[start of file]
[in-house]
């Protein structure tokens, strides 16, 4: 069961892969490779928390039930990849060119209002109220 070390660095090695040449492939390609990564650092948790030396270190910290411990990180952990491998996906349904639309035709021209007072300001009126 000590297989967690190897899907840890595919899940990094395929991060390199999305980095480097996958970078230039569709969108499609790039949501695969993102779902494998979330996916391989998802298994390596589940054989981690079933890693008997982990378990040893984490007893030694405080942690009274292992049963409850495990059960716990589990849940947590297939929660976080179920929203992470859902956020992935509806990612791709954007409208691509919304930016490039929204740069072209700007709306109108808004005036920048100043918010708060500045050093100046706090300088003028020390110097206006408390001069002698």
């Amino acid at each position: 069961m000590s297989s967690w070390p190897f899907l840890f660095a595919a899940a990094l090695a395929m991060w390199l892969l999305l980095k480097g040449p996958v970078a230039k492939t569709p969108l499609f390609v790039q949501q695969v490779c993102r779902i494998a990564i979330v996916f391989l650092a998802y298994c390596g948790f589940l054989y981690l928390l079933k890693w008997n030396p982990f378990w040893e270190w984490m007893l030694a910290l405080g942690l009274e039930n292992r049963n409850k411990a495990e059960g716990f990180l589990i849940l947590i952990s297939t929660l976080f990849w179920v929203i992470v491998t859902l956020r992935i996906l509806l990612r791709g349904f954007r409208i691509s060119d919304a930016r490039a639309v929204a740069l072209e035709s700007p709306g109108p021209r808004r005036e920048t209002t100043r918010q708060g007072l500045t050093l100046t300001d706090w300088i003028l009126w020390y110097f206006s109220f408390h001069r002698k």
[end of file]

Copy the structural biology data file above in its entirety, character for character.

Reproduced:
[in-house]
């Protein structure tokens, strides 16, 4: 069961892969490779928390039930990849060119209002109220 070390660095090695040449492939390609990564650092948790030396270190910290411990990180952990491998996906349904639309035709021209007072300001009126 000590297989967690190897899907840890595919899940990094395929991060390199999305980095480097996958970078230039569709969108499609790039949501695969993102779902494998979330996916391989998802298994390596589940054989981690079933890693008997982990378990040893984490007893030694405080942690009274292992049963409850495990059960716990589990849940947590297939929660976080179920929203992470859902956020992935509806990612791709954007409208691509919304930016490039929204740069072209700007709306109108808004005036920048100043918010708060500045050093100046706090300088003028020390110097206006408390001069002698």
């Amino acid at each position: 069961m000590s297989s967690w070390p190897f899907l840890f660095a595919a899940a990094l090695a395929m991060w390199l892969l999305l980095k480097g040449p996958v970078a230039k492939t569709p969108l499609f390609v790039q949501q695969v490779c993102r779902i494998a990564i979330v996916f391989l650092a998802y298994c390596g948790f589940l054989y981690l928390l079933k890693w008997n030396p982990f378990w040893e270190w984490m007893l030694a910290l405080g942690l009274e039930n292992r049963n409850k411990a495990e059960g716990f990180l589990i849940l947590i952990s297939t929660l976080f990849w179920v929203i992470v491998t859902l956020r992935i996906l509806l990612r791709g349904f954007r409208i691509s060119d919304a930016r490039a639309v929204a740069l072209e035709s700007p709306g109108p021209r808004r005036e920048t209002t100043r918010q708060g007072l500045t050093l100046t300001d706090w300088i003028l009126w020390y110097f206006s109220f408390h001069r002698k």